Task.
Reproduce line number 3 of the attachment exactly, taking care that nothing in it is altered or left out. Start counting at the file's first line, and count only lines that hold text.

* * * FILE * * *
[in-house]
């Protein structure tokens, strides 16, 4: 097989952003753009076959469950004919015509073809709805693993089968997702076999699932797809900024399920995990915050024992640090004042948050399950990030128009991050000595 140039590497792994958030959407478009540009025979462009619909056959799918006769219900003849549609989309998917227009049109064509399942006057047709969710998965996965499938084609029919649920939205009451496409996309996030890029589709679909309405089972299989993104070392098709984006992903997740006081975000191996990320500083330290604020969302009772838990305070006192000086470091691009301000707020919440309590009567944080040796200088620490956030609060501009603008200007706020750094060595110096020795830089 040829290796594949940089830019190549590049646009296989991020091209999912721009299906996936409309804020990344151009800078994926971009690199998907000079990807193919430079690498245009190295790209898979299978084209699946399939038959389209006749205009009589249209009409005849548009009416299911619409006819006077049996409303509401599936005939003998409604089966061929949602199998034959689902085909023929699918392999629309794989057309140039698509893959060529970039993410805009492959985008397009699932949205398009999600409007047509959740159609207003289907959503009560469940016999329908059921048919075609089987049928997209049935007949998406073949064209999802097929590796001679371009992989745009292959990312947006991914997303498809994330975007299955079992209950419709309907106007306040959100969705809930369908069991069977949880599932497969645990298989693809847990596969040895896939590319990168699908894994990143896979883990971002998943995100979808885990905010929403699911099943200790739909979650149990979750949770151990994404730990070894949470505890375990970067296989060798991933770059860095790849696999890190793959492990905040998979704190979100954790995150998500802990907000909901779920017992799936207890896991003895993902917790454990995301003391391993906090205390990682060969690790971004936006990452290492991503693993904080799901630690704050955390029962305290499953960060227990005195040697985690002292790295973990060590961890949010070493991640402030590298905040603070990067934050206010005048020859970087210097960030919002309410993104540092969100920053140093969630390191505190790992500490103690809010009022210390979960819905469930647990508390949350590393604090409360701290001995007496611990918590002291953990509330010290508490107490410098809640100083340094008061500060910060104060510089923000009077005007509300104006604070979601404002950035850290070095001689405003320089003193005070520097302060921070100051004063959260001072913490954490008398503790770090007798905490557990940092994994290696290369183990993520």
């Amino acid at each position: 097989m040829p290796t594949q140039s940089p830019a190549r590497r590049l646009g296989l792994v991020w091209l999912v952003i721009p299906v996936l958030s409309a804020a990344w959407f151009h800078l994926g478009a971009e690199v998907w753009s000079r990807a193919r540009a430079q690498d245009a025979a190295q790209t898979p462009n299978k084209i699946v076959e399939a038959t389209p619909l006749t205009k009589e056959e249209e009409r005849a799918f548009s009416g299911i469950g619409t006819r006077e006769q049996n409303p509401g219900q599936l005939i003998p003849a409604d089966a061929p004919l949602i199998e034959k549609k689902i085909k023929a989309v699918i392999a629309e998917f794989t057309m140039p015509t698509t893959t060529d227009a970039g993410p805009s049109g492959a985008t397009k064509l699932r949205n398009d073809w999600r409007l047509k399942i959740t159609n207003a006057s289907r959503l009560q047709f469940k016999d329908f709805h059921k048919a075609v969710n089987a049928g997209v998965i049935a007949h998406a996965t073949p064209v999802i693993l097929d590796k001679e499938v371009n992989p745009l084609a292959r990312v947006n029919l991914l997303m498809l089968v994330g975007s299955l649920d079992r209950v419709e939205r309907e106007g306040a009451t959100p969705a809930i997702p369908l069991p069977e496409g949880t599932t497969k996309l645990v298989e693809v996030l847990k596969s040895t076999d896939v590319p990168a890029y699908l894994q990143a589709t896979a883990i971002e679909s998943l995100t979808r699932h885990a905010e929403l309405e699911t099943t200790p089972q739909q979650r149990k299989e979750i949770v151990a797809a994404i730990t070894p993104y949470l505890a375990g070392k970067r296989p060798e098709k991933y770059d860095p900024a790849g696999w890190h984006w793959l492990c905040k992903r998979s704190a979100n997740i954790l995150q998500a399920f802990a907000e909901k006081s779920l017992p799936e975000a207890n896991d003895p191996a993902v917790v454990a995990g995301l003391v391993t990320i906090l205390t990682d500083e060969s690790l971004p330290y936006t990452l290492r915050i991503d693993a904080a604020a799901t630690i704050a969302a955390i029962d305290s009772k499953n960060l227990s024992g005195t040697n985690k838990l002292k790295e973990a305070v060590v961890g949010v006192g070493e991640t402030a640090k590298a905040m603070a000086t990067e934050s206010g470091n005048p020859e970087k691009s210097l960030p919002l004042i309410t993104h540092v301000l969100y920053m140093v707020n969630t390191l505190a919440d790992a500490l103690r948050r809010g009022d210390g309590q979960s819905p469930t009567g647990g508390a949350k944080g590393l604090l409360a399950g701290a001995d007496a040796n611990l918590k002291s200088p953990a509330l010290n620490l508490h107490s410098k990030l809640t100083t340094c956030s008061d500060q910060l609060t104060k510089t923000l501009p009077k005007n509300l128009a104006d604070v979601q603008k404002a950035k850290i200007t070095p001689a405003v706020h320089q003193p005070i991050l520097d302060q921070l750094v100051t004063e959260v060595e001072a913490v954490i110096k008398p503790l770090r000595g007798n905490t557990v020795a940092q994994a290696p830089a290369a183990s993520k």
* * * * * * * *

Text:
């Amino acid at each position: 097989m040829p290796t594949q140039s940089p830019a190549r590497r590049l646009g296989l792994v991020w091209l999912v952003i721009p299906v996936l958030s409309a804020a990344w959407f151009h800078l994926g478009a971009e690199v998907w753009s000079r990807a193919r540009a430079q690498d245009a025979a190295q790209t898979p462009n299978k084209i699946v076959e399939a038959t389209p619909l006749t205009k009589e056959e249209e009409r005849a799918f548009s009416g299911i469950g619409t006819r006077e006769q049996n409303p509401g219900q599936l005939i003998p003849a409604d089966a061929p004919l949602i199998e034959k549609k689902i085909k023929a989309v699918i392999a629309e998917f794989t057309m140039p015509t698509t893959t060529d227009a970039g993410p805009s049109g492959a985008t397009k064509l699932r949205n398009d073809w999600r409007l047509k399942i959740t159609n207003a006057s289907r959503l009560q047709f469940k016999d329908f709805h059921k048919a075609v969710n089987a049928g997209v998965i049935a007949h998406a996965t073949p064209v999802i693993l097929d590796k001679e499938v371009n992989p745009l084609a292959r990312v947006n029919l991914l997303m498809l089968v994330g975007s299955l649920d079992r209950v419709e939205r309907e106007g306040a009451t959100p969705a809930i997702p369908l069991p069977e496409g949880t599932t497969k996309l645990v298989e693809v996030l847990k596969s040895t076999d896939v590319p990168a890029y699908l894994q990143a589709t896979a883990i971002e679909s998943l995100t979808r699932h885990a905010e929403l309405e699911t099943t200790p089972q739909q979650r149990k299989e979750i949770v151990a797809a994404i730990t070894p993104y949470l505890a375990g070392k970067r296989p060798e098709k991933y770059d860095p900024a790849g696999w890190h984006w793959l492990c905040k992903r998979s704190a979100n997740i954790l995150q998500a399920f802990a907000e909901k006081s779920l017992p799936e975000a207890n896991d003895p191996a993902v917790v454990a995990g995301l003391v391993t990320i906090l205390t990682d500083e060969s690790l971004p330290y936006t990452l290492r915050i991503d693993a904080a604020a799901t630690i704050a969302a955390i029962d305290s009772k499953n960060l227990s024992g005195t040697n985690k838990l002292k790295e973990a305070v060590v961890g949010v006192g070493e991640t402030a640090k590298a905040m603070a000086t990067e934050s206010g470091n005048p020859e970087k691009s210097l960030p919002l004042i309410t993104h540092v301000l969100y920053m140093v707020n969630t390191l505190a919440d790992a500490l103690r948050r809010g009022d210390g309590q979960s819905p469930t009567g647990g508390a949350k944080g590393l604090l409360a399950g701290a001995d007496a040796n611990l918590k002291s200088p953990a509330l010290n620490l508490h107490s410098k990030l809640t100083t340094c956030s008061d500060q910060l609060t104060k510089t923000l501009p009077k005007n509300l128009a104006d604070v979601q603008k404002a950035k850290i200007t070095p001689a405003v706020h320089q003193p005070i991050l520097d302060q921070l750094v100051t004063e959260v060595e001072a913490v954490i110096k008398p503790l770090r000595g007798n905490t557990v020795a940092q994994a290696p830089a290369a183990s993520k």